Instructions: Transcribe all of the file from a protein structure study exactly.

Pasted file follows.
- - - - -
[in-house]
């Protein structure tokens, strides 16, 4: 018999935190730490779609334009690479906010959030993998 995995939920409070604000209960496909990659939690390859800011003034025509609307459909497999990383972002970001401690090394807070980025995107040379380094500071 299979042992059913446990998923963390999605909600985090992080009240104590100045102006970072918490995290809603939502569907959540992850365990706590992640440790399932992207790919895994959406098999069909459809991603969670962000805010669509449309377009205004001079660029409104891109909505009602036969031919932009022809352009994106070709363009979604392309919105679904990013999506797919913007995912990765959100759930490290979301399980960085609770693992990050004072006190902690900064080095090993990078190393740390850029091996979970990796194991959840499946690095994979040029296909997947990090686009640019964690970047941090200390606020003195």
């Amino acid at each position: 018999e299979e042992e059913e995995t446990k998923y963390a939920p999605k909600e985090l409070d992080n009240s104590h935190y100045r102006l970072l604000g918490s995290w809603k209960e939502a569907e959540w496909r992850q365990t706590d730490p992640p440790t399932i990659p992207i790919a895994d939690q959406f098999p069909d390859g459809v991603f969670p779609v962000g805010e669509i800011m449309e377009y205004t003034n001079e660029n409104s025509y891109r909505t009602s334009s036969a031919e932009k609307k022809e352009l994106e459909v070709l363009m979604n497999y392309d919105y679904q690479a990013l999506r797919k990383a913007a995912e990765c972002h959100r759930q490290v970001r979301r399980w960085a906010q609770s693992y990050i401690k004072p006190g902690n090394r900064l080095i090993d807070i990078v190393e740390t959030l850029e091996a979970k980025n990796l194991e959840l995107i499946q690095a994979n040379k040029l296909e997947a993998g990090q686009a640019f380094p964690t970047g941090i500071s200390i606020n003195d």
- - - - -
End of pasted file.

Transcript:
[in-house]
């Protein structure tokens, strides 16, 4: 018999935190730490779609334009690479906010959030993998 995995939920409070604000209960496909990659939690390859800011003034025509609307459909497999990383972002970001401690090394807070980025995107040379380094500071 299979042992059913446990998923963390999605909600985090992080009240104590100045102006970072918490995290809603939502569907959540992850365990706590992640440790399932992207790919895994959406098999069909459809991603969670962000805010669509449309377009205004001079660029409104891109909505009602036969031919932009022809352009994106070709363009979604392309919105679904990013999506797919913007995912990765959100759930490290979301399980960085609770693992990050004072006190902690900064080095090993990078190393740390850029091996979970990796194991959840499946690095994979040029296909997947990090686009640019964690970047941090200390606020003195």
């Amino acid at each position: 018999e299979e042992e059913e995995t446990k998923y963390a939920p999605k909600e985090l409070d992080n009240s104590h935190y100045r102006l970072l604000g918490s995290w809603k209960e939502a569907e959540w496909r992850q365990t706590d730490p992640p440790t399932i990659p992207i790919a895994d939690q959406f098999p069909d390859g459809v991603f969670p779609v962000g805010e669509i800011m449309e377009y205004t003034n001079e660029n409104s025509y891109r909505t009602s334009s036969a031919e932009k609307k022809e352009l994106e459909v070709l363009m979604n497999y392309d919105y679904q690479a990013l999506r797919k990383a913007a995912e990765c972002h959100r759930q490290v970001r979301r399980w960085a906010q609770s693992y990050i401690k004072p006190g902690n090394r900064l080095i090993d807070i990078v190393e740390t959030l850029e091996a979970k980025n990796l194991e959840l995107i499946q690095a994979n040379k040029l296909e997947a993998g990090q686009a640019f380094p964690t970047g941090i500071s200390i606020n003195d």